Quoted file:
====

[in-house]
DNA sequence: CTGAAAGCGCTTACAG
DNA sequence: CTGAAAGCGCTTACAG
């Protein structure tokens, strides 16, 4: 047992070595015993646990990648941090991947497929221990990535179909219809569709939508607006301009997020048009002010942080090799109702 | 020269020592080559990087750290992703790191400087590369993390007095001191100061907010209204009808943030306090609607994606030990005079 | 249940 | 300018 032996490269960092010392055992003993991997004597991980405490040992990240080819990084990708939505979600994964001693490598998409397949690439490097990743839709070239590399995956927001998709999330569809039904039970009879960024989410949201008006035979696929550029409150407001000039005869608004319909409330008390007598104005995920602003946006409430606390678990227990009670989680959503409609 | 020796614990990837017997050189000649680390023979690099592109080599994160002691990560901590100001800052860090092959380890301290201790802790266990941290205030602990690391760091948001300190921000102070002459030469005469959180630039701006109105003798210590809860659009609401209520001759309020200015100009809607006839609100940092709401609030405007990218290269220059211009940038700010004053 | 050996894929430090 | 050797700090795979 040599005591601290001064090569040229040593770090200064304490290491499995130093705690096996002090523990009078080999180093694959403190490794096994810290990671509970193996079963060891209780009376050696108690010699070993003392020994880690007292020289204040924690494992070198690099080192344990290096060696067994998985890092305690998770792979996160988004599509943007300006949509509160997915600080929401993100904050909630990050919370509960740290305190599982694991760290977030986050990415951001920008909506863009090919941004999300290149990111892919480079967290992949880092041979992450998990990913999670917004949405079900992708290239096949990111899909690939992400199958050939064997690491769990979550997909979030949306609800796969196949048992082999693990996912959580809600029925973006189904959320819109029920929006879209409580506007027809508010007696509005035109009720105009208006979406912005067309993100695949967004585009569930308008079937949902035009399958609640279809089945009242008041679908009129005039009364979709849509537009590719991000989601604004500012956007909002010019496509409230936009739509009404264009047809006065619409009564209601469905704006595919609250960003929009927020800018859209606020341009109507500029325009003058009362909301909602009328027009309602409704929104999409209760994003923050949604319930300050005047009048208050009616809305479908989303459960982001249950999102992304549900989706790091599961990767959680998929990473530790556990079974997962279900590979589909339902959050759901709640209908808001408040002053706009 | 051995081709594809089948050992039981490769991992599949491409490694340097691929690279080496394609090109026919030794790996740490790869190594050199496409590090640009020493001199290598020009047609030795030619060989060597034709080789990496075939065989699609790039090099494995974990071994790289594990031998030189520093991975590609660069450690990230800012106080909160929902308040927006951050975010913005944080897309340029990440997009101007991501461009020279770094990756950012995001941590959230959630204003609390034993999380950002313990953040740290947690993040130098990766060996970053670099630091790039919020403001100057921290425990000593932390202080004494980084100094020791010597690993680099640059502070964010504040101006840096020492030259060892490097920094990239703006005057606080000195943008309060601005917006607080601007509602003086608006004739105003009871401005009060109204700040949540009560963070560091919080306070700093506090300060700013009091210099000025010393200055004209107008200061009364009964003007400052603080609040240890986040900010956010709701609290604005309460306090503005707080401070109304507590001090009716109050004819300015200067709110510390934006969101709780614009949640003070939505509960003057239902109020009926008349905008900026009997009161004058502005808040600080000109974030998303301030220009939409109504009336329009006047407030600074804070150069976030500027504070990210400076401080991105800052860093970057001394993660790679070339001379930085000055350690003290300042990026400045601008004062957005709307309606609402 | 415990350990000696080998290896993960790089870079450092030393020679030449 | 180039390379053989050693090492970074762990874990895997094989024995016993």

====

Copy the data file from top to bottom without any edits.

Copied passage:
[in-house]
DNA sequence: CTGAAAGCGCTTACAG
DNA sequence: CTGAAAGCGCTTACAG
């Protein structure tokens, strides 16, 4: 047992070595015993646990990648941090991947497929221990990535179909219809569709939508607006301009997020048009002010942080090799109702 | 020269020592080559990087750290992703790191400087590369993390007095001191100061907010209204009808943030306090609607994606030990005079 | 249940 | 300018 032996490269960092010392055992003993991997004597991980405490040992990240080819990084990708939505979600994964001693490598998409397949690439490097990743839709070239590399995956927001998709999330569809039904039970009879960024989410949201008006035979696929550029409150407001000039005869608004319909409330008390007598104005995920602003946006409430606390678990227990009670989680959503409609 | 020796614990990837017997050189000649680390023979690099592109080599994160002691990560901590100001800052860090092959380890301290201790802790266990941290205030602990690391760091948001300190921000102070002459030469005469959180630039701006109105003798210590809860659009609401209520001759309020200015100009809607006839609100940092709401609030405007990218290269220059211009940038700010004053 | 050996894929430090 | 050797700090795979 040599005591601290001064090569040229040593770090200064304490290491499995130093705690096996002090523990009078080999180093694959403190490794096994810290990671509970193996079963060891209780009376050696108690010699070993003392020994880690007292020289204040924690494992070198690099080192344990290096060696067994998985890092305690998770792979996160988004599509943007300006949509509160997915600080929401993100904050909630990050919370509960740290305190599982694991760290977030986050990415951001920008909506863009090919941004999300290149990111892919480079967290992949880092041979992450998990990913999670917004949405079900992708290239096949990111899909690939992400199958050939064997690491769990979550997909979030949306609800796969196949048992082999693990996912959580809600029925973006189904959320819109029920929006879209409580506007027809508010007696509005035109009720105009208006979406912005067309993100695949967004585009569930308008079937949902035009399958609640279809089945009242008041679908009129005039009364979709849509537009590719991000989601604004500012956007909002010019496509409230936009739509009404264009047809006065619409009564209601469905704006595919609250960003929009927020800018859209606020341009109507500029325009003058009362909301909602009328027009309602409704929104999409209760994003923050949604319930300050005047009048208050009616809305479908989303459960982001249950999102992304549900989706790091599961990767959680998929990473530790556990079974997962279900590979589909339902959050759901709640209908808001408040002053706009 | 051995081709594809089948050992039981490769991992599949491409490694340097691929690279080496394609090109026919030794790996740490790869190594050199496409590090640009020493001199290598020009047609030795030619060989060597034709080789990496075939065989699609790039090099494995974990071994790289594990031998030189520093991975590609660069450690990230800012106080909160929902308040927006951050975010913005944080897309340029990440997009101007991501461009020279770094990756950012995001941590959230959630204003609390034993999380950002313990953040740290947690993040130098990766060996970053670099630091790039919020403001100057921290425990000593932390202080004494980084100094020791010597690993680099640059502070964010504040101006840096020492030259060892490097920094990239703006005057606080000195943008309060601005917006607080601007509602003086608006004739105003009871401005009060109204700040949540009560963070560091919080306070700093506090300060700013009091210099000025010393200055004209107008200061009364009964003007400052603080609040240890986040900010956010709701609290604005309460306090503005707080401070109304507590001090009716109050004819300015200067709110510390934006969101709780614009949640003070939505509960003057239902109020009926008349905008900026009997009161004058502005808040600080000109974030998303301030220009939409109504009336329009006047407030600074804070150069976030500027504070990210400076401080991105800052860093970057001394993660790679070339001379930085000055350690003290300042990026400045601008004062957005709307309606609402 | 415990350990000696080998290896993960790089870079450092030393020679030449 | 180039390379053989050693090492970074762990874990895997094989024995016993």